Most of what I do is revise, rework, rewrite. There are a few that pop out just right. It’s so rare, and it’s a wonderful feeling. My story “The Big Dipper” came out like that. My story “Lifts” (which will be published soon) took at least fifty revisions.
What I find most helpful to revise (and experiment with) are the unique sensory and visual details. If a specific detail isn’t really working hard for the story, isn’t pulling its weight, I’ll try out a different detail, and see how that changes things.
If you could only write in one genre (word limit) for the rest of your life, what would you pick?
Both “Cutlery” and “The Landlord” though very short mention some salacious or deviant behaviors. Is there anything you’re afraid to write about?
Murder. Political fiction. It would keep me up at night. It’s hard enough to read of it.
If I felt that my little stories could change things, or bring comfort, it might be different. However, I did, last year, write a political poem about Trump’s America. It’s called “America” and it was published at Rattle. I must admit that it felt wonderful to write it, though I received some unhappy e-mails! I had no idea that anyone who admired Trump would have any interest in reading poetry.
What elements are essential to create a story, especially using such few words?
A fearless urge to experiment, a great deal of ingenuity, and love for unusual detail. A wood-carver’s obsessiveness for whittling things down.
What are your writerly obsessions? What theme, idea, or image can you not let go of?
Vulnerability, alcoholism, poverty, family pets, emotional abandonment, guilt.
What other media influence your life or your writing?
Listening to music leads to my best writing. I become aware of what I wish I could say while listening to stuff I love. Somehow, the music helps guide me there. My relationship to music is mysterious. I can’t imagine living without it.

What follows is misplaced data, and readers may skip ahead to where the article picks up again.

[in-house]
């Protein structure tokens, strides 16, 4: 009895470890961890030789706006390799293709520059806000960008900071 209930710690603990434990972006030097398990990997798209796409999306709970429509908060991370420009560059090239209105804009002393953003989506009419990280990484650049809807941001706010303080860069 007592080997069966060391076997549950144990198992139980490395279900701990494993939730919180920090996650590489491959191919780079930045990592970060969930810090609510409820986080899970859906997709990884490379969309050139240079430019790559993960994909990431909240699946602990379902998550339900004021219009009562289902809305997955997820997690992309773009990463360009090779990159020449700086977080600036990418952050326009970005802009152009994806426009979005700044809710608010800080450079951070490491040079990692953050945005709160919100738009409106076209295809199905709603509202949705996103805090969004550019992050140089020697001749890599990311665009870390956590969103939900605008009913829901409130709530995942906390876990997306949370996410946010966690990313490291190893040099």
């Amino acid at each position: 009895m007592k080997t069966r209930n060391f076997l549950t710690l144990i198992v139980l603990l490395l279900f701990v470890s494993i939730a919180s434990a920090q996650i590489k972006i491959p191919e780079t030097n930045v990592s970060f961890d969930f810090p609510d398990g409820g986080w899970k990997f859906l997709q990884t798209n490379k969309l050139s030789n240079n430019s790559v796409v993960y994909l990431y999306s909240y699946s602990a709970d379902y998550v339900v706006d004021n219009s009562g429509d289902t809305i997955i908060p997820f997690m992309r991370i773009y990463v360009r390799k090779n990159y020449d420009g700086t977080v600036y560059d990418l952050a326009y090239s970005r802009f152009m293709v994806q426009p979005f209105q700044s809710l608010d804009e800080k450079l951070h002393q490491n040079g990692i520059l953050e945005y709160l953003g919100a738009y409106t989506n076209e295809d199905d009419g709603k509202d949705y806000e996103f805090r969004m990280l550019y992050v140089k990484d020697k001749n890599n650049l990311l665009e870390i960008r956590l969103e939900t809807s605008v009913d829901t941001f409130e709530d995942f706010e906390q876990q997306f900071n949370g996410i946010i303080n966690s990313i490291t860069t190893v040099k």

What’s a topic or idea haven’t you written about yet? Is it because you have no interest in it or are you afraid to write about it now?
My recent move from the United States to settle with my new husband in England. You’d think I’d be writing about learning to adapt to a completely new culture, fertile material for fiction. I suspect that it all still feels a bit too new to make fiction out of yet.
What’s been happening with your writing life?
I was so excited to have my story, “Barista” from Del Sol Review selected by Aimee Bender for Best Small Fictions, 2018! And I have a new full collection of stories coming out with Bath Flash Award’s Ad Hoc Fiction, called Alligators At Night. The new collection will have “Cutlery” and “The Landlord” in it, and also “Barista” from Best Small Fictions 2018.
These days, I judge a lot of international contests, which is hard work but greatly rewarding. Right now I’m judging Mslexia’s Flash Fiction Competition. And I lead monthly online workshops for flash fiction writers. Most of them involve experimental writing exercises which is something that fascinates me. I love making them up. This is something I really enjoy, helping writers to find their voice, and expand their range. Lastly, I curate Flash Fiction Festival U.K. Our next festival is July 20 – July 22nd at Trinity College in Bristol where I’ll be teaching workshops.
Meg Pokrass is the author of four collections of flash fiction, and one award-winning collection of prose poetry, Cellulose Pajamas, which received the Blue Light Book Award in 2016. Her stories have appeared in over 300 literary magazines, both online and in print, which include Tin House, McSweeney’s Internet Tendency, Smokelong Quarterly, Wigleaf, Matchbook, Jellyfish Review, New World Writing, Bayou Magazine, Fanzine and Five Points. Her writing has been widely anthologized, most recently in the forthcoming Best Small Fictions 2018, edited by Aimee Bender (Braddock Avenue Books), 2 Norton Anthologies of flash fiction: Flash Fiction International (W.W. Norton & Co, 2015) and the forthcoming New Micro-Exceptionally Short Fiction. Other recent anthologies include Flash Non-Fiction Funny edited by Dinty Moore (Woodhall Press, 2018), Nothing Short of 100 (Outpost 19, 2018), and Short Circuits: Aphorisms, Fragments, and Literary Anomalies. Her new full flash fiction collection, Alligators At Night will be released in the summer of 2018 by Ad Hoc Press. She is the founder of New Flash Fiction Review and co-founder of San Francisco’s Flash Fiction Collective reading series. Meg currently serves as Festival Curator for the Flash Fiction Festival, U.K. and she teaches online workshops for flash fiction writers.